Defensive Shotgun Ammunition

By CTD Blogger published on in Ammunition

There is no firearm more recommended for the new or novice shooter for home defense than the shotgun. Many gun-savvy and experienced shooters also choose this inexpensive and versatile weapon for the bedside or behind the door.

 

Black Mossberg 500 Shotgun, pointed to the right on a white background

The Mossberg 500 with an 18.5″ cylinder bore barrel is one of the most popular shotguns for home defense.

The Myths and Lies

There are many myths, lies and bad advice given to new and experienced shooters regarding the shotgun as a defensive tool.

  • Birdshot is often recommended because of some misguided idea that it will not go through the walls of your home. However, this same lack of penetration in walls results in lack of penetration in an attacker, leading to a non-incapacitating wound. Don’t use it.
  • Another oft-touted myth is that the sound of a pump-action shotgun being pumped scares away intruders or attackers. One would reasonably argue that if that sound scares them off, then the sound of you simply shouting “I have a gun and I will shoot you,” would probably also be effective to frighten them away. Don’t buy into such nonsense.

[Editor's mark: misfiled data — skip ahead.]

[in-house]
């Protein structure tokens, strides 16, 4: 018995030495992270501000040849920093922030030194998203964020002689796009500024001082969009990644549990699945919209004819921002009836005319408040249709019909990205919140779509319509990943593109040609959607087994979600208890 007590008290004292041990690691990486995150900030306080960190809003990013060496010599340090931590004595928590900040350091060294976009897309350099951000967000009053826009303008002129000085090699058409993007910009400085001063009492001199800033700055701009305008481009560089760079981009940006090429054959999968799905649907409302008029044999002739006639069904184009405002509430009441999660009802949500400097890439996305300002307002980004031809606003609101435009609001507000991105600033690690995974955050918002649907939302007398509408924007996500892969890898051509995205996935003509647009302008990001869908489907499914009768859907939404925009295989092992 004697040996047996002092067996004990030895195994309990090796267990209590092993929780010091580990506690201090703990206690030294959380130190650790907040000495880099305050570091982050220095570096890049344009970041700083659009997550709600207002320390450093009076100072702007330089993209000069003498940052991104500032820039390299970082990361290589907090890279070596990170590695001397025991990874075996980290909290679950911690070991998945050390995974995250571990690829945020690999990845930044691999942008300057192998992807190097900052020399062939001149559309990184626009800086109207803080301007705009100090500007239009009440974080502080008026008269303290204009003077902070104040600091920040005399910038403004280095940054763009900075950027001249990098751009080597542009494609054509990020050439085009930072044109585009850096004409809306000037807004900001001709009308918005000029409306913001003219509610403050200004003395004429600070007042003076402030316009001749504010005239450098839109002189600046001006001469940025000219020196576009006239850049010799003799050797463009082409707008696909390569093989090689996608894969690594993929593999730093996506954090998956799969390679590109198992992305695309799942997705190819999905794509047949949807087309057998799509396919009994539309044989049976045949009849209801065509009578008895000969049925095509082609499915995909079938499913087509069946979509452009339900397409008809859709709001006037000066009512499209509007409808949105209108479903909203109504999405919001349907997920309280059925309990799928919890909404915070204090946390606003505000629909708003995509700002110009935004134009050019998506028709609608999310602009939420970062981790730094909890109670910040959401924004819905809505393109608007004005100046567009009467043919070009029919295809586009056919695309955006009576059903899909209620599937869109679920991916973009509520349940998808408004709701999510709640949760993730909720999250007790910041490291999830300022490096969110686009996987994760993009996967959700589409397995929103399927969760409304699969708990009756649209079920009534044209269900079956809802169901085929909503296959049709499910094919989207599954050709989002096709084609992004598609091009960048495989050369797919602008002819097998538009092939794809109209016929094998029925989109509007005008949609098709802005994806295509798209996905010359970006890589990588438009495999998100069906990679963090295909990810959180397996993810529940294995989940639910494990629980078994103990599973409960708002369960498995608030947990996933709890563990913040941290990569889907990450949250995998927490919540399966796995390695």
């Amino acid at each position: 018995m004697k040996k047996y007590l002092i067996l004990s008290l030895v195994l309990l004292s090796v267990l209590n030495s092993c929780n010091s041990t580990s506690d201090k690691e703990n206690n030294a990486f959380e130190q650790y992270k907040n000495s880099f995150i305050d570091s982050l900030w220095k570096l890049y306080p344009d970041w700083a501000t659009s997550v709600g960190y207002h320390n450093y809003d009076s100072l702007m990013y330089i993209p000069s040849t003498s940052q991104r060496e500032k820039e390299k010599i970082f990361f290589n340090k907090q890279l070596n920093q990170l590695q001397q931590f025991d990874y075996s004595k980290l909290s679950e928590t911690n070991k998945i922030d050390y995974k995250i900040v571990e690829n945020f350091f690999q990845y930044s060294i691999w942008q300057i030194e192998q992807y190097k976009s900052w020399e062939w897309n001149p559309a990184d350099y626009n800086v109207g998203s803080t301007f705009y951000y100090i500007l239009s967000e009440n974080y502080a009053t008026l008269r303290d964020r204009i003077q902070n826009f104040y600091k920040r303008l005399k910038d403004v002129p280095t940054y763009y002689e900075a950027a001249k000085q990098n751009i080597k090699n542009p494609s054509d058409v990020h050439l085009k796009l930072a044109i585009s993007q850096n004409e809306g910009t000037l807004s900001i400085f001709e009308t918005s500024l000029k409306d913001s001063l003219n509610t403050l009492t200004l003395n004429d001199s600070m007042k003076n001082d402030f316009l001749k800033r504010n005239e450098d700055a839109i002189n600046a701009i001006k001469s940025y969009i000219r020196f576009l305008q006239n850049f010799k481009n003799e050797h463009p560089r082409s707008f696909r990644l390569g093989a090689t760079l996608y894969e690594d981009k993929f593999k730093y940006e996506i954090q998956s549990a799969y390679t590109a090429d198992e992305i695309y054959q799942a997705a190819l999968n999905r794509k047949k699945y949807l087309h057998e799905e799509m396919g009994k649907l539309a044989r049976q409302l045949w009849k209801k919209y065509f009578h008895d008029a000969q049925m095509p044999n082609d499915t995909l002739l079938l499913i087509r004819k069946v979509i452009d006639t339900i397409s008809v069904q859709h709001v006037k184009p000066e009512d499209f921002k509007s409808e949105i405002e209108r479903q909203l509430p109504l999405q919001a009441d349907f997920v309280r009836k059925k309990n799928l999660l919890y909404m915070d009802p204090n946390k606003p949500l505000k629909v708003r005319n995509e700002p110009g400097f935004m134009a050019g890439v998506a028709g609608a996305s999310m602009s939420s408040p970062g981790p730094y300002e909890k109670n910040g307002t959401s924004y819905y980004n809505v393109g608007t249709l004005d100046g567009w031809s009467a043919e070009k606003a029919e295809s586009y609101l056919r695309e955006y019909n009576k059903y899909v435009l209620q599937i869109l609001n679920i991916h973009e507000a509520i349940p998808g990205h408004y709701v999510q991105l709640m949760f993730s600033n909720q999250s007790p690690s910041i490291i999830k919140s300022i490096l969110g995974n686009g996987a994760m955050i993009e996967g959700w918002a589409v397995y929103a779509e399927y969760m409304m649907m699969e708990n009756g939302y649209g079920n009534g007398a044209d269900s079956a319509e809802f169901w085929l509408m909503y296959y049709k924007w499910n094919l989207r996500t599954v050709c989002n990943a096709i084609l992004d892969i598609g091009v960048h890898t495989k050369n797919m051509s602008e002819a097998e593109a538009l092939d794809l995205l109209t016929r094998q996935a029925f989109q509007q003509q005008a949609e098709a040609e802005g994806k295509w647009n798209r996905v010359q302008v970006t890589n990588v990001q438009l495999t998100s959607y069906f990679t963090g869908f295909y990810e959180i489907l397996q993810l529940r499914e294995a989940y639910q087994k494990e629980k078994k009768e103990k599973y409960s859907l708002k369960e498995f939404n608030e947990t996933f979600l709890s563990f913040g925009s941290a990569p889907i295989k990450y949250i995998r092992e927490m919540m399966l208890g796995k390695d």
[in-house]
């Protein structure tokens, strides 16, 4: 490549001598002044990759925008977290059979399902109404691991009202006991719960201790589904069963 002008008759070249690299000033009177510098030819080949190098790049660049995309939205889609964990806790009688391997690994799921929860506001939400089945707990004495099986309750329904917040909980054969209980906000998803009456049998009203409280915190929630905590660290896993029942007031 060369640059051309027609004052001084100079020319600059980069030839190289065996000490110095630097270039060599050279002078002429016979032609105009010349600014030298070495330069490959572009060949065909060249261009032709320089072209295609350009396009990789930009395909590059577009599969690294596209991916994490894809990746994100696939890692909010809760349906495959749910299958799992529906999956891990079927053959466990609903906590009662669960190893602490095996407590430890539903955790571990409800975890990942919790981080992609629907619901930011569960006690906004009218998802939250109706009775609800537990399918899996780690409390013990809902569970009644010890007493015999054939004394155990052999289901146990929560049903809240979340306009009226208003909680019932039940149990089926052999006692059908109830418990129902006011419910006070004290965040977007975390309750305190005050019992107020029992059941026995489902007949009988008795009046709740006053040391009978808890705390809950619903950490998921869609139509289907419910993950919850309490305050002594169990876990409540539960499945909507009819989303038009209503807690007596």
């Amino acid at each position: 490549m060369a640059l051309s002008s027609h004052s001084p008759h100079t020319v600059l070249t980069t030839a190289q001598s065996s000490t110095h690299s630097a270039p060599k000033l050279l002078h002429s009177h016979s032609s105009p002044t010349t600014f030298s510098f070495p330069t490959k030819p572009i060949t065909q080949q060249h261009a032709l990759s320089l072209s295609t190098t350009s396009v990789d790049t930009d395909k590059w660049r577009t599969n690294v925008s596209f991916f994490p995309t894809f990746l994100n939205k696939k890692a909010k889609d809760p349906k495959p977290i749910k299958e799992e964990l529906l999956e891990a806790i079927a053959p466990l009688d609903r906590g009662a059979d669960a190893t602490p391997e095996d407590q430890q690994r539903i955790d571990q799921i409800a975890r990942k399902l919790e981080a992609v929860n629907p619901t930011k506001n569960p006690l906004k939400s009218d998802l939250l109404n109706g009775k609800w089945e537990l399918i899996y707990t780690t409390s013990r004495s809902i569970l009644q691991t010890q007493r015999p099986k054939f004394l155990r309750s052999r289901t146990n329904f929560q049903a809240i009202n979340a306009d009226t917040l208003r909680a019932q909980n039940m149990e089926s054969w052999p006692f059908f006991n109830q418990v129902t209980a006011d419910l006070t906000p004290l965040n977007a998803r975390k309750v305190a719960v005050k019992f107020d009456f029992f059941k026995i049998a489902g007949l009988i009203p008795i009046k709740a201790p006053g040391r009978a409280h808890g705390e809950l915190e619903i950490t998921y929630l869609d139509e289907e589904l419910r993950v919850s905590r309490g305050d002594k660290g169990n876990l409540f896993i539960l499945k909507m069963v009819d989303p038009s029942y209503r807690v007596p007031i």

• The third and most universally misunderstood myth is the idea that you don’t need to aim a shotgun, inferring that the shotgun is an “area weapon” of some sort. This could not be further from the truth. With the shortest 18-inch cylinder bore barrel, from across the typical-sized room, the shotgun can group its shot within a 2-inch circle with reduced recoil loads, even the loosest shot pattern is only about six inches at this distance. These guns require aiming just as any other. Do not believe otherwise.

Choosing Ammunition

Bright yellow box of Centurion Shotgun ammunition with black and red letteringWhen choosing defensive ammunition, the number one factor to consider is reliability.

If the ammunition does not function in your gun it is of no use. This point is most applicable to semiautomatic shotguns, as some don’t function reliably with certain loads.

Many pump and semiautomatic shotguns run smoothly only on brass-cased shells. Semiautomatic shotguns tend to be the most temperamental when it comes to ammunition, so always test your load.

No matter what ammunition you choose it is of the utmost importance that you “pattern” your load in your gun, especially at the distance you may use it. You must know the capabilities of your defensive system.

Defensive use of the shotgun in the home requires that any load chosen limits penetration while still providing incapacitating performance. Defensive performance standards and the selection defensive ammunition are based on the criteria of:

  • Adequate penetration of at least 12 inches
  • Pellet distribution in gelatin testing

The 12 gauge is the most popular shotgun caliber, which makes it very easy to find many acceptable defensive loadings. The best ammunition, using our standards, for home defense is the standard velocity Remington 00 Buck, with the Winchester Supreme 00 Buck just barely behind.

The next best 12-gauge ammunition would be the harder recoiling buck and ball. This is a very tight patterning load made up of a small slug surrounded by buckshot. It’s very effective, although it runs the risk of over penetration due to the inclusion of the slug.